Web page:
Navigating in a world without maps

We live in a time where the connective tissue of life has been ruptured by a virus. Before Covid 19 came to town we navigated through life with our own maps. We thought we were far beyond the primitive cartography of the middle ages when vast parts of the world remained uncharted. These ancient maps indicated the fearful unknown with images of dragons, lions or sea monsters. Now Google Earth can map almost every square inch of the world. Technology has fostered our feeling of being in control of our geography. At least in some parts of the world. We lived up until a few weeks ago with an organising narrative that the world was knowable. We may not have liked the political, social or existential dimensions of this world but we thought we knew our stories about the world around us. Stories are the explanatory maps we use to give ourselves the illusion of understanding reality. What is often forgotten is that our stories are themselves composed out of visceral reactions to our (often bad)experiences. How we interpret these experiences becomes immutable truth quicker than any viral infection. Humans crave explanatory maps however partial and subjective. In many parts of the world we have seen a rising popularity in dualistic stories about ‘us’ vs ‘them’, the insider outsider binary. These narratives appear to bring clarity to complexity and answers to confusion. They are also tissue thin distortions of reality.

What we now know is that our maps were not the territory. What we now know is that there were still unknown and uncharted dragons out there with a lethal ability to disrupt us from top to bottom. Biology has upended narrative. Of course we always knew that we couldn’t REALLY control our reality but bespoke tech and playlists certainly helped dull the ugly truth. The sea of narrative as entertainment we were swimming in was just part of our panacea of self protective and self soothing behaviour. This includes addictions, distractions, The Real Housewives of New York, The Bachelor and any other delivery system of distraction we may choose to click upon.

In some parts of the world we have consumed and created stories at a faster rate than at any time in history. When I look at my Amazon Prime or Netflix pages I am overwhelmed by the sheer volume of stories to become immersed in . Corporate business coaches have jumped on the storytelling bandwagon and narrative is big business. Or it was.

A few months ago I went to see a challenging play at the National Theatre in London. It was called The Antipodes by Annie Baker. The piece raised an interesting question for me. What if things got so bad in the world that no story could be told about such catastrophic events? What if we ever found ourselves in a time where stories are exposed as totally insufficient to hold the reality of a world gone berserk?

I found this particularly challenging because storytelling is my bread and butter. I am either helping psychotherapy or coaching clients weave new, more robust, more compassionate stories to live by or I’m writing about story. But what if a virus has blown a massive hole in the roadmaps, the stories we told ourselves to give ourselves some sense of control?

I think the one thing that is becoming clear is that however much we may want to reboot our old ways of mapping life as soon as possible, it may just not be possible. It feels like we have been violently wrenched from our day to day stories of ‘the way things are’ and dropped into an unknown ocean, far, far away. An ocean where the sea monsters roam. As we try to swim in these liminal waters we desperately lunge after any passing log or plank of narrative to bring some kind of meaning.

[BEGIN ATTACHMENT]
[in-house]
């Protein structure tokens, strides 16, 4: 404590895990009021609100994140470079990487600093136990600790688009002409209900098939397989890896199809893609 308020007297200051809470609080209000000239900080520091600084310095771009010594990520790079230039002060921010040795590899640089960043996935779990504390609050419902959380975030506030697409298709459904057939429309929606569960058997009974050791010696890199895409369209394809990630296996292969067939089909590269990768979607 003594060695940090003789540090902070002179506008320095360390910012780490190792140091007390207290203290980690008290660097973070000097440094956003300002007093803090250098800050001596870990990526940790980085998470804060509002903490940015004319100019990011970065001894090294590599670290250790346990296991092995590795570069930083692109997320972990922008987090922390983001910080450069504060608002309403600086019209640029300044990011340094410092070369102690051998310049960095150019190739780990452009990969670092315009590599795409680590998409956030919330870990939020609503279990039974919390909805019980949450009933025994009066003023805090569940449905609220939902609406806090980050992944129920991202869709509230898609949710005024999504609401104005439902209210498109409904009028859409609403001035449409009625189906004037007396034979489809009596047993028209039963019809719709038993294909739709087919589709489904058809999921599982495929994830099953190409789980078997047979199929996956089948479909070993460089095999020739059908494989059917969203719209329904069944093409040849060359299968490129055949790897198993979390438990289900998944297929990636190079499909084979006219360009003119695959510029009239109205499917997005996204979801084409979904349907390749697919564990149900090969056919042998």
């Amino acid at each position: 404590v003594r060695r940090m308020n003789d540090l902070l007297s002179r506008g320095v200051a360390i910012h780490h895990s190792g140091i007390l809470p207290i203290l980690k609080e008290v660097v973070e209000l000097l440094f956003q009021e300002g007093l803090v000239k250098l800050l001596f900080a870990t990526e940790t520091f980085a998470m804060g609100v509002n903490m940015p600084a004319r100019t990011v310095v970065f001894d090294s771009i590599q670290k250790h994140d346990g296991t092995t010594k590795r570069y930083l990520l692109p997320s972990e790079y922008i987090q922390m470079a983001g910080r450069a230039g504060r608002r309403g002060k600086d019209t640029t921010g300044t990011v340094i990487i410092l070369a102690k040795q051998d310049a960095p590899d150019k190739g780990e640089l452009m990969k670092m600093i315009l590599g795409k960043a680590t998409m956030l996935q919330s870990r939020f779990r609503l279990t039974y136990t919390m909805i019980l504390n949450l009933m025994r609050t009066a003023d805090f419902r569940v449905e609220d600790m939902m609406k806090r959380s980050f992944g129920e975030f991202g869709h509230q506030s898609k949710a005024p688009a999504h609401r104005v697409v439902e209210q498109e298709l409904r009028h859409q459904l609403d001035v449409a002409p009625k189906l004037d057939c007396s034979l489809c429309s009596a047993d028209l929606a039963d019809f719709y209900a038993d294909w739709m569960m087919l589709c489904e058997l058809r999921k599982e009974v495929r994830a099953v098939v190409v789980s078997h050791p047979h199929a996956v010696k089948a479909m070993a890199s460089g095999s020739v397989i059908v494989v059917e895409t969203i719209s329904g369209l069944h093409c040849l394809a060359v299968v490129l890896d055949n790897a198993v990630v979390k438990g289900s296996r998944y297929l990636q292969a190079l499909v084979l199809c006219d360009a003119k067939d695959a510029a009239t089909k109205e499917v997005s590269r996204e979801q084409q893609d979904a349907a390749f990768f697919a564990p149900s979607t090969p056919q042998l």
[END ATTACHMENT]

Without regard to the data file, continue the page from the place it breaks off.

Maybe the old maps and stories, the connective tissue of life will never return. Maybe they can’t hold or explain such a traumatised reality.



A time like this is precisely the kind of a moment when a new story emerges.

In most theories of story there is a moment early in the first act when we see a disruption to the hero’s everyday life. In classic storytelling structure this ‘Inciting Incident’ escalates to a point where it is sufficiently disruptive to everyday life that ‘something must be done’. This motivates the hero to cross the threshold from the known world and into the unknown in pursuit of a goal, a solution to the disruption. This first act process has just been massively accelerated across the world. The inciting incident of Covid 19 has hit with such force that we are all propelled across the threshold into an unknown world before we have even had a chance to make a plan. Most stories give the the hero a chance to refuse their call to action before they go all in. We haven’t had the luxury of grappling with the disruption. We are just in it and all the old maps are lost. What we do have in common with the classic ‘Hero’s Journey’ (First described by the anthropologist Joseph Campbell) is that to find our way in the dark we can no longer be the self-sufficient hero. According to Chris Vogler’s book The Writers Journey hero’s need help, mentors and guides to help navigate the swampy unknown. They need others to help them navigate the places where monsters roam.

So this may be where we are right now.

If so and if we are still following the classic hero’s journey story structure some questions may be emerging.

  1. Who will be your mentors? The online environment offers unlimited mentoring in everything from business start ups to HIT workouts. Who will you choose to guide you?
  2. What is your goal? Where are you trying to get to? In a locked down world these goals may start to look more internal and less external. In other words, what kind of person do you want to become?
  3. If the old road maps and stories of self-sufficiency and being able to control life have been ripped up, how will you start to co-create new stories of collaboration and compassion?